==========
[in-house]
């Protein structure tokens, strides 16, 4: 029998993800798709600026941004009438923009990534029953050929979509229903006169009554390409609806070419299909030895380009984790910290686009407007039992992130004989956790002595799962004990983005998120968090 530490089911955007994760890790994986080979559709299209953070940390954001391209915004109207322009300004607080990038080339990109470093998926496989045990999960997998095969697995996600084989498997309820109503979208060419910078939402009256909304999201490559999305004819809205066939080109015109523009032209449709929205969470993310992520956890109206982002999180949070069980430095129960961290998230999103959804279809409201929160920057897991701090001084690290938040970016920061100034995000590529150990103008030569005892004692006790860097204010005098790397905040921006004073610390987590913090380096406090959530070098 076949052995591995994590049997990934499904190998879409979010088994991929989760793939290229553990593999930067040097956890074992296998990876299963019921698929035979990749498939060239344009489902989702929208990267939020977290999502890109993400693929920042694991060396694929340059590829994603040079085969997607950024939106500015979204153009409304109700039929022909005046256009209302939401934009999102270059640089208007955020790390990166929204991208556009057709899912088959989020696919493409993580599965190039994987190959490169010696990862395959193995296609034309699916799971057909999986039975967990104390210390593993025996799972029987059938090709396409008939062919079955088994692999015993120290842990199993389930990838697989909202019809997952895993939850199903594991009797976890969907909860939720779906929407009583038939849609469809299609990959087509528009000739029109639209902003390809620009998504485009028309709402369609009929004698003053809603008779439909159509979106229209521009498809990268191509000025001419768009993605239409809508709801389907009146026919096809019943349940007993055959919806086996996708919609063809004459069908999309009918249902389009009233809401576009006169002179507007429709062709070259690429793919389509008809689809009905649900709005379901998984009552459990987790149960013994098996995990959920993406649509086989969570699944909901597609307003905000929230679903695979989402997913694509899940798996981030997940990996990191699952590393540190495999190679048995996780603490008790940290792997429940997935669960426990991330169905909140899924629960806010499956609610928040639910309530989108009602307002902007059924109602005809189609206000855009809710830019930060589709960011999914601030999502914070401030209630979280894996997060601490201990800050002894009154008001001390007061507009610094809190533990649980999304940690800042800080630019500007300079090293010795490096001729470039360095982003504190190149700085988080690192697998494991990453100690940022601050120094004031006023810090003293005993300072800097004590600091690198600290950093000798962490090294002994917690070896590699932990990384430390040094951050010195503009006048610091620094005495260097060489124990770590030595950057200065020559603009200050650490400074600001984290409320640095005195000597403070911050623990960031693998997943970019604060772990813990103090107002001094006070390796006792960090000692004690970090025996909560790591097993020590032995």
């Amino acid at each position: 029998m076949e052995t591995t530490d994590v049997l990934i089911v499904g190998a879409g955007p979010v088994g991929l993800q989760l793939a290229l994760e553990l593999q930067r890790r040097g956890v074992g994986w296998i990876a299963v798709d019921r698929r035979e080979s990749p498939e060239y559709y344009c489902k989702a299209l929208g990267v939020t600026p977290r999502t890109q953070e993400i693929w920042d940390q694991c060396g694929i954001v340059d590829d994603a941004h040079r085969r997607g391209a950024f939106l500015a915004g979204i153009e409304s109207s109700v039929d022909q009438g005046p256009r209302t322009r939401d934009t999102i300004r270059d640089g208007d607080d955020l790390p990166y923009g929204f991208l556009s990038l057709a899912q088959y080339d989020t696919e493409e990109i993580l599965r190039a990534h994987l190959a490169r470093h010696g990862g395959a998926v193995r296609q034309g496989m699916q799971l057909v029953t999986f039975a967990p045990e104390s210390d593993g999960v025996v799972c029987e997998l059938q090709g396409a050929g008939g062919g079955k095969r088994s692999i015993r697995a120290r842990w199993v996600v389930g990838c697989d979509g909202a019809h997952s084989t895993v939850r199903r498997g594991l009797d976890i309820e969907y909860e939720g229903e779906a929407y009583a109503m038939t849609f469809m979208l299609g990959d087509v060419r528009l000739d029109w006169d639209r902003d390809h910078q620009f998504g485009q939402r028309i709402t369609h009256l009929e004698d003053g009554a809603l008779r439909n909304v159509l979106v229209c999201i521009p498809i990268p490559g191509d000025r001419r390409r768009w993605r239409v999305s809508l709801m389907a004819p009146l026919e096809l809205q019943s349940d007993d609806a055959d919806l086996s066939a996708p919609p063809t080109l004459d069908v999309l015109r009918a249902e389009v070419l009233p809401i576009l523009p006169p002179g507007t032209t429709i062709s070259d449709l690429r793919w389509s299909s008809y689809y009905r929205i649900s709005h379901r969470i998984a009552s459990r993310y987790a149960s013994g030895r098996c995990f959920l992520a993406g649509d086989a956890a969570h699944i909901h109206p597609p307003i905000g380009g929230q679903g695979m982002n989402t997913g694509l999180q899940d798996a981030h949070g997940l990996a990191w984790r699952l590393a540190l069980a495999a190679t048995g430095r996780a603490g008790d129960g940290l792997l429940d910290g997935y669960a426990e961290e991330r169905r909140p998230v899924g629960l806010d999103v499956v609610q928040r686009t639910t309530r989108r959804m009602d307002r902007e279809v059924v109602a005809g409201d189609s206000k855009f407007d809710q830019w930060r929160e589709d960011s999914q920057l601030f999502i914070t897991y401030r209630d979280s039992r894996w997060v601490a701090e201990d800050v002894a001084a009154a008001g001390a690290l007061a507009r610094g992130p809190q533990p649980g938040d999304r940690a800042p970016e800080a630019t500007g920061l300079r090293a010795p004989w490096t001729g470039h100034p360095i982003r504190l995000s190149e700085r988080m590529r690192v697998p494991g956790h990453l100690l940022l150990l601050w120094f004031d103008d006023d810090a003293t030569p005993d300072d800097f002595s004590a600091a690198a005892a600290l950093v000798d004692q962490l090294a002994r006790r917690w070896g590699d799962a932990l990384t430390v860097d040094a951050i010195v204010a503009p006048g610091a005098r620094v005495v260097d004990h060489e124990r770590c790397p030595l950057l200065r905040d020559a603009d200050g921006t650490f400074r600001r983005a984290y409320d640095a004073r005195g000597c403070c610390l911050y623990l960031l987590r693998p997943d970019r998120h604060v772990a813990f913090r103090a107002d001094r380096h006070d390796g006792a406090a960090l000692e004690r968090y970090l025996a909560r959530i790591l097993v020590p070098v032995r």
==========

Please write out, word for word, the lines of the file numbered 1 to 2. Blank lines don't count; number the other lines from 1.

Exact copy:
[in-house]
């Protein structure tokens, strides 16, 4: 029998993800798709600026941004009438923009990534029953050929979509229903006169009554390409609806070419299909030895380009984790910290686009407007039992992130004989956790002595799962004990983005998120968090 530490089911955007994760890790994986080979559709299209953070940390954001391209915004109207322009300004607080990038080339990109470093998926496989045990999960997998095969697995996600084989498997309820109503979208060419910078939402009256909304999201490559999305004819809205066939080109015109523009032209449709929205969470993310992520956890109206982002999180949070069980430095129960961290998230999103959804279809409201929160920057897991701090001084690290938040970016920061100034995000590529150990103008030569005892004692006790860097204010005098790397905040921006004073610390987590913090380096406090959530070098 076949052995591995994590049997990934499904190998879409979010088994991929989760793939290229553990593999930067040097956890074992296998990876299963019921698929035979990749498939060239344009489902989702929208990267939020977290999502890109993400693929920042694991060396694929340059590829994603040079085969997607950024939106500015979204153009409304109700039929022909005046256009209302939401934009999102270059640089208007955020790390990166929204991208556009057709899912088959989020696919493409993580599965190039994987190959490169010696990862395959193995296609034309699916799971057909999986039975967990104390210390593993025996799972029987059938090709396409008939062919079955088994692999015993120290842990199993389930990838697989909202019809997952895993939850199903594991009797976890969907909860939720779906929407009583038939849609469809299609990959087509528009000739029109639209902003390809620009998504485009028309709402369609009929004698003053809603008779439909159509979106229209521009498809990268191509000025001419768009993605239409809508709801389907009146026919096809019943349940007993055959919806086996996708919609063809004459069908999309009918249902389009009233809401576009006169002179507007429709062709070259690429793919389509008809689809009905649900709005379901998984009552459990987790149960013994098996995990959920993406649509086989969570699944909901597609307003905000929230679903695979989402997913694509899940798996981030997940990996990191699952590393540190495999190679048995996780603490008790940290792997429940997935669960426990991330169905909140899924629960806010499956609610928040639910309530989108009602307002902007059924109602005809189609206000855009809710830019930060589709960011999914601030999502914070401030209630979280894996997060601490201990800050002894009154008001001390007061507009610094809190533990649980999304940690800042800080630019500007300079090293010795490096001729470039360095982003504190190149700085988080690192697998494991990453100690940022601050120094004031006023810090003293005993300072800097004590600091690198600290950093000798962490090294002994917690070896590699932990990384430390040094951050010195503009006048610091620094005495260097060489124990770590030595950057200065020559603009200050650490400074600001984290409320640095005195000597403070911050623990960031693998997943970019604060772990813990103090107002001094006070390796006792960090000692004690970090025996909560790591097993020590032995």